5. Gloria

    I rec’vd several calls whose prefix numbers are always (510) 112. The last four are always different. Some of the numbers are (510) 112-7884, (510) 112-7864, (510)112-7850, to list a few. Claim to be SSA. Are these calls legit or scams?

  6. Don P.

    The telephone companies ARE able to prevent this. They are complicit in these practices. With computerized switching systems and a little extra programming, they can tell when spoofing and robot type calling occurs. They COULD stop this! They would if the FCC were on the ball and got whomever needs to pass whatever law is necessary to force the telephone companies to eliminate this–OR–merely put a policy in place that forces them to eliminate this type of terrible invasion of privacy.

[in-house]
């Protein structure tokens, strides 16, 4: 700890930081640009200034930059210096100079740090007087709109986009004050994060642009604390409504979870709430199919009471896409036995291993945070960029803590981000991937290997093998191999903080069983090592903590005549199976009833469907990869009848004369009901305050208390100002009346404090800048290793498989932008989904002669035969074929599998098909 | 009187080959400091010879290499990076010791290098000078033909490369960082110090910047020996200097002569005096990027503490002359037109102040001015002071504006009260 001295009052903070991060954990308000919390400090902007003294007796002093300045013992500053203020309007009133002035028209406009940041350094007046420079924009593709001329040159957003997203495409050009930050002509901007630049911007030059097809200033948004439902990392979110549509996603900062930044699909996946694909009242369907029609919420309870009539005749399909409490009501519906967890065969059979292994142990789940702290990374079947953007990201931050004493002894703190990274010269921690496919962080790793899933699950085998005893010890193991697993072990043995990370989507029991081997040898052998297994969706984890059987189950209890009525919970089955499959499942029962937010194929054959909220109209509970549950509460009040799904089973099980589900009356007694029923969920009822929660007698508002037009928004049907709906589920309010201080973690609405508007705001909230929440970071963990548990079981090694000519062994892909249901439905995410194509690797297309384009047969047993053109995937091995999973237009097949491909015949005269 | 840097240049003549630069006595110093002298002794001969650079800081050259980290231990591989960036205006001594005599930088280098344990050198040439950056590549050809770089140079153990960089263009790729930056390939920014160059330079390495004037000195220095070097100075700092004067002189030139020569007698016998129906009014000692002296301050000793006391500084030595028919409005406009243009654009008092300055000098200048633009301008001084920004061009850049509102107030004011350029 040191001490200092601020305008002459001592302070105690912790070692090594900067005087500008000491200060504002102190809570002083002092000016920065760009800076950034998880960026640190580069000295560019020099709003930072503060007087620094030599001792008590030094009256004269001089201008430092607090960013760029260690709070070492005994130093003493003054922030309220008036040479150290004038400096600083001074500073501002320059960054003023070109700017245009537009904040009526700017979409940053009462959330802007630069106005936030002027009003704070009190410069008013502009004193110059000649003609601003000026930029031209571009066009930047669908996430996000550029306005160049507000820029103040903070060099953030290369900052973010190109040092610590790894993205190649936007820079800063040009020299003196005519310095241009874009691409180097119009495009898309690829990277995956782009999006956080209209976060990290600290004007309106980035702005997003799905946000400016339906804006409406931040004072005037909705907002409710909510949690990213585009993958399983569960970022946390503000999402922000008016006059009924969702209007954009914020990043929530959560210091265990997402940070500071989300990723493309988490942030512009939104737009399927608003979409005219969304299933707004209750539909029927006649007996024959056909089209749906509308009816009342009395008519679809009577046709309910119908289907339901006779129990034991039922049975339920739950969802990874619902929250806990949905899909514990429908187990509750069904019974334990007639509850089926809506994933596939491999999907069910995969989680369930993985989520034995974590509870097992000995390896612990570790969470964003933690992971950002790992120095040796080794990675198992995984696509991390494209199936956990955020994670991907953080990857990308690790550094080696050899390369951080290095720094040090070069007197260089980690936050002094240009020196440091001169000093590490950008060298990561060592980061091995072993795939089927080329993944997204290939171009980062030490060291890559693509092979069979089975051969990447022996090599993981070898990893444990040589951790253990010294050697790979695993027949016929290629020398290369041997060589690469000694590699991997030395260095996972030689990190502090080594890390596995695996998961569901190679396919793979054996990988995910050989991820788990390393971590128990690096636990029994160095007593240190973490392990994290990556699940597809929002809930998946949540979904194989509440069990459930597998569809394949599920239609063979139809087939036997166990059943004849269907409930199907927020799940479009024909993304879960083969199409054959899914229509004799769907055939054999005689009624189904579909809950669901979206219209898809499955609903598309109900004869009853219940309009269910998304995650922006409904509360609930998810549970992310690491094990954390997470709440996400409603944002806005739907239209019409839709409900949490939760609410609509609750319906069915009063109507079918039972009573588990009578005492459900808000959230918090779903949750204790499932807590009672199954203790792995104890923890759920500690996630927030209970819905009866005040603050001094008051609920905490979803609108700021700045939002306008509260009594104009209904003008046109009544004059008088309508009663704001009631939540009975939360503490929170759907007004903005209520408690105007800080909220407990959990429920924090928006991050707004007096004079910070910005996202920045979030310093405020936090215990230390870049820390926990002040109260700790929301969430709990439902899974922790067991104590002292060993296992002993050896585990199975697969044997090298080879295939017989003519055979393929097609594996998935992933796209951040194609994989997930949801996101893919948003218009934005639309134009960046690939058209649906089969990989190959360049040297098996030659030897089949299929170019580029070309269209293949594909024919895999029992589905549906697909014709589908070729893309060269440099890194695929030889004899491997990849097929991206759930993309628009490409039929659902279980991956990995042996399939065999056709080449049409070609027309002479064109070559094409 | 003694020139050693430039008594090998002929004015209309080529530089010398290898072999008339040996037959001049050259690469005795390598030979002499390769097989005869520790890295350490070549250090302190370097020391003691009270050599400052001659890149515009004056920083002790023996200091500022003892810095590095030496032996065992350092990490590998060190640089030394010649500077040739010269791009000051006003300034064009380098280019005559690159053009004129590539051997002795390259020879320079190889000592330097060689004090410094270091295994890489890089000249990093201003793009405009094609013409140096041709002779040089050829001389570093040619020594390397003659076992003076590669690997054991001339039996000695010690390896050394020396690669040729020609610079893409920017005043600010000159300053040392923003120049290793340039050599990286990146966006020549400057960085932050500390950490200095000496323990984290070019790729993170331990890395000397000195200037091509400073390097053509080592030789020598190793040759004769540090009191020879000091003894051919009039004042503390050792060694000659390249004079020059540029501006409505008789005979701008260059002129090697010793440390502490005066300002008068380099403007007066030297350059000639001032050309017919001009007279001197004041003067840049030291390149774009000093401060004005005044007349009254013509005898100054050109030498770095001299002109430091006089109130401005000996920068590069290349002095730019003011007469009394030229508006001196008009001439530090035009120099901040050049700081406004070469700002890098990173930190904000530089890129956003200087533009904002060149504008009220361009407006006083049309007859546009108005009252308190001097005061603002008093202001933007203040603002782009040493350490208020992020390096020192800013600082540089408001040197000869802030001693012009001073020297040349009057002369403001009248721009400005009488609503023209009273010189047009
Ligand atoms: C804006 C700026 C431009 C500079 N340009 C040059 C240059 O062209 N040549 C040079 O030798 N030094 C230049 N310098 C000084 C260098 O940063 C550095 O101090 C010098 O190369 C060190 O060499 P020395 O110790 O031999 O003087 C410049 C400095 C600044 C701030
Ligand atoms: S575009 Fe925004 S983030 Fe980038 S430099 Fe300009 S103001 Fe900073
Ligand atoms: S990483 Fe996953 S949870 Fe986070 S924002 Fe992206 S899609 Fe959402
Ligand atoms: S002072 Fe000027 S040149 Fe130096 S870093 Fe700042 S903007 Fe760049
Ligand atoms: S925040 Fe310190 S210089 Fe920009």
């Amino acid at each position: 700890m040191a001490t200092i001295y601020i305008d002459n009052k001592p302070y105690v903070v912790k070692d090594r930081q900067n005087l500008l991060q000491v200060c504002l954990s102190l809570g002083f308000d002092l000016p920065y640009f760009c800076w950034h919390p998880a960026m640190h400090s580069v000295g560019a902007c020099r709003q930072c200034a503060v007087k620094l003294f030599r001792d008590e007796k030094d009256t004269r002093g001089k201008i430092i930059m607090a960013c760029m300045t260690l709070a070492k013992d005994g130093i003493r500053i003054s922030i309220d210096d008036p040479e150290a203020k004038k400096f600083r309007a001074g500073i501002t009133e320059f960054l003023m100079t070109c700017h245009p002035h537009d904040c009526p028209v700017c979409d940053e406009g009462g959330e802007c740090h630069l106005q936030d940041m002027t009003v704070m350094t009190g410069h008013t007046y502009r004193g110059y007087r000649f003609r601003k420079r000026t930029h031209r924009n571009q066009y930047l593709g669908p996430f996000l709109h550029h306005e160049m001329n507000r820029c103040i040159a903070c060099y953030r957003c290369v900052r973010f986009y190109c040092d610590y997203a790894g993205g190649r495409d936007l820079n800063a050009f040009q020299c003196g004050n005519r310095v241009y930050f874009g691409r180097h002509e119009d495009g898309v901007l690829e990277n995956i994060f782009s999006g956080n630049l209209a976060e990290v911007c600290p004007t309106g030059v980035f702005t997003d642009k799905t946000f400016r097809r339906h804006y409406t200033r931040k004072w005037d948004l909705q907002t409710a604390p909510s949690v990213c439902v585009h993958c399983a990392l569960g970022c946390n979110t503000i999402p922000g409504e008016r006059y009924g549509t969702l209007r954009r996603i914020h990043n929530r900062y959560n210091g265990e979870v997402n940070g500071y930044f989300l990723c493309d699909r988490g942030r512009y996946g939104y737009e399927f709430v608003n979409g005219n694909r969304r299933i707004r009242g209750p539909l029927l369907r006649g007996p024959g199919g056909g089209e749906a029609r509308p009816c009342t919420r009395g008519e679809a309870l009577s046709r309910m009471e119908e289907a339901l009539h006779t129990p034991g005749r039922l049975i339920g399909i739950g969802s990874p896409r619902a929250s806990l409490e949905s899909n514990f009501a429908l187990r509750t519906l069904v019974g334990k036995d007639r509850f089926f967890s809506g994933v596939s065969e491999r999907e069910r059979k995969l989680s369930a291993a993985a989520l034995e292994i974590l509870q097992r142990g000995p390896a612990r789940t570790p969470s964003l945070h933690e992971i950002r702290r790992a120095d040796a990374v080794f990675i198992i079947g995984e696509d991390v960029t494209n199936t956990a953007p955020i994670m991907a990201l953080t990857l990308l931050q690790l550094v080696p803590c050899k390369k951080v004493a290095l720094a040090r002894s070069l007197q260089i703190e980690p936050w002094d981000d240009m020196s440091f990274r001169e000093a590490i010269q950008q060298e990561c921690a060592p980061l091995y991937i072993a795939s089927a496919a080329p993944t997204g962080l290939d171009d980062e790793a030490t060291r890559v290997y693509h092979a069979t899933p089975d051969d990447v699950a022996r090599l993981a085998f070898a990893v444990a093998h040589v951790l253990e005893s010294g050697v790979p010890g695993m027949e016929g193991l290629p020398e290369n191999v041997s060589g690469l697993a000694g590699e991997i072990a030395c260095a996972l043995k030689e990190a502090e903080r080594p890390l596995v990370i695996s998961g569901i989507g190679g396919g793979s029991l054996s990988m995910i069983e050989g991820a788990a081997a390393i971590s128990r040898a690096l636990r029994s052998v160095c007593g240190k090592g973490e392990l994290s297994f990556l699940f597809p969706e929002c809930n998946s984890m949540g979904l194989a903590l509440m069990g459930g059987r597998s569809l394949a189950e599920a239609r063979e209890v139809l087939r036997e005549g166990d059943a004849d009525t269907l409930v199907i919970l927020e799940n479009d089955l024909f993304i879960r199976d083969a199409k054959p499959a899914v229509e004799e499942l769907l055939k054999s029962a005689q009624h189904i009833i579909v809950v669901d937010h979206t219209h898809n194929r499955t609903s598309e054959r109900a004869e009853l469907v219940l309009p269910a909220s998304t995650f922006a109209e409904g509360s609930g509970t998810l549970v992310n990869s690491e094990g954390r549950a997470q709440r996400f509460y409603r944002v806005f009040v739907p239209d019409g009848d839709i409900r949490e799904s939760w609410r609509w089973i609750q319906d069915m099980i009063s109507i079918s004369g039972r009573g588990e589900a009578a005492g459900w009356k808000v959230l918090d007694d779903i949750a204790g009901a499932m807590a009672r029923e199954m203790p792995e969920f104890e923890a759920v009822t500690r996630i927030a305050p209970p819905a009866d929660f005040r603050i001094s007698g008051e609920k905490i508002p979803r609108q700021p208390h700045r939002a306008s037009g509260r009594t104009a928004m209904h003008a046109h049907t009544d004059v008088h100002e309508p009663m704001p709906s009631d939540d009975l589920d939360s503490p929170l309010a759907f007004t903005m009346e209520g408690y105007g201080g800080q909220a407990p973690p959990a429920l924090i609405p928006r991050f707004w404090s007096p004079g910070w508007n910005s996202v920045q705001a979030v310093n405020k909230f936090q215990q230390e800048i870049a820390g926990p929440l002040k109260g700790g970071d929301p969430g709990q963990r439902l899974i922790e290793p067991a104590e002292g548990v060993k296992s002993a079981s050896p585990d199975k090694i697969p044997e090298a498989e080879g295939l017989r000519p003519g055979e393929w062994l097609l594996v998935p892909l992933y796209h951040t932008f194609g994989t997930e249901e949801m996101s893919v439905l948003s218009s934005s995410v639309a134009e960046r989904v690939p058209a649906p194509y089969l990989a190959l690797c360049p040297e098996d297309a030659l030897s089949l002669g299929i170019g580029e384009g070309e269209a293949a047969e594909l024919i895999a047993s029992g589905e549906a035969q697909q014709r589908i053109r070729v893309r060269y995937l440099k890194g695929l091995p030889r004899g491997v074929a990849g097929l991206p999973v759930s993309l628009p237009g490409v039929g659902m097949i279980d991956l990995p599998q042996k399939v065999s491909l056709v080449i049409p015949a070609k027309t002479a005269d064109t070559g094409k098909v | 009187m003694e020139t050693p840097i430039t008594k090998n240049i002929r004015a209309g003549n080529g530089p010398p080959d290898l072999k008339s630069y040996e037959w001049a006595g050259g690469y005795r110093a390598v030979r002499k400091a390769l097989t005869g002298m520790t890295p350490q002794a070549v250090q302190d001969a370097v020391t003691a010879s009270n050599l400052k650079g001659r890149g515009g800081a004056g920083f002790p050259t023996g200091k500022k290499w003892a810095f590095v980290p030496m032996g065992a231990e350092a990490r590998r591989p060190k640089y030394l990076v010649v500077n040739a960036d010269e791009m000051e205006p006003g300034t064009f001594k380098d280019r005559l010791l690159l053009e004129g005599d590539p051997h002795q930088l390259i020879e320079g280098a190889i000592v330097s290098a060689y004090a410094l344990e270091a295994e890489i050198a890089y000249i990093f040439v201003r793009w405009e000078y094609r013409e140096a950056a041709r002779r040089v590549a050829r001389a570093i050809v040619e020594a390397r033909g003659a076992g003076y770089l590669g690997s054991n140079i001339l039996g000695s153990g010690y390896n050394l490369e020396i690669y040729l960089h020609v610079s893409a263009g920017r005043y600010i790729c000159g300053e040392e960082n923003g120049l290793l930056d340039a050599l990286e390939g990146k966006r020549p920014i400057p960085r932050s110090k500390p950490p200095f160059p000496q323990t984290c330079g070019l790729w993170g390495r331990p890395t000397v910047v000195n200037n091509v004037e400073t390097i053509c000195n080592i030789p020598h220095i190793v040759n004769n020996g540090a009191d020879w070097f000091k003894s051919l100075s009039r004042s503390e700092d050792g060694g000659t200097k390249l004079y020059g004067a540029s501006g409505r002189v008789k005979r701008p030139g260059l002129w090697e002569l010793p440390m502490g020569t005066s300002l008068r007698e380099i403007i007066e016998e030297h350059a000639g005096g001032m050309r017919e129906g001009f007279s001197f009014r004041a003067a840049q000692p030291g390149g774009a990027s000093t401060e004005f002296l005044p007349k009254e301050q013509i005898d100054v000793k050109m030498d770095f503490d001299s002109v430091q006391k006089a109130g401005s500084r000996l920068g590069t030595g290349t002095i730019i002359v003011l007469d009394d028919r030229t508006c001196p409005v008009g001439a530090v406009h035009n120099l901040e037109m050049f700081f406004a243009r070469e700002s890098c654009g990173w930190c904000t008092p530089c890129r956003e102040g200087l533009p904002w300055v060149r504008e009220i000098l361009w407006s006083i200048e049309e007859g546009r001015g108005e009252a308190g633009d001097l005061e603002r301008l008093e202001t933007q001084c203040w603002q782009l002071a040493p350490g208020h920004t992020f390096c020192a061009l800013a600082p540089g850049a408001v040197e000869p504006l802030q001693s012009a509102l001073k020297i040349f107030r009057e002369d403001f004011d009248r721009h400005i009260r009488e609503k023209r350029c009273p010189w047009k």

7. Verena A.

    in addition to not answering these calls, does it help to block them??

  8. Fleur T.

    My mother keeps getting automated calls saying her SS was compromised and today she received one saying it was cancelled. All messages were left on her voice mail. The number used was 661-567-1214.
    Luckily she is smart enough to not fall for this!

  9. Felicta Z.

    Receiving call from: +1(1)866-374-453 leaving massages that My social security number is going to suspended because of suspicious activity. I want to if this is scam number I haven’t answered the phone call or return message. I would like to report this number.

  10. Roy B.

    Create an easy remember three-digit number that a recipient can enter into his or her phone when receiving a spoof call to call-block that number in the future.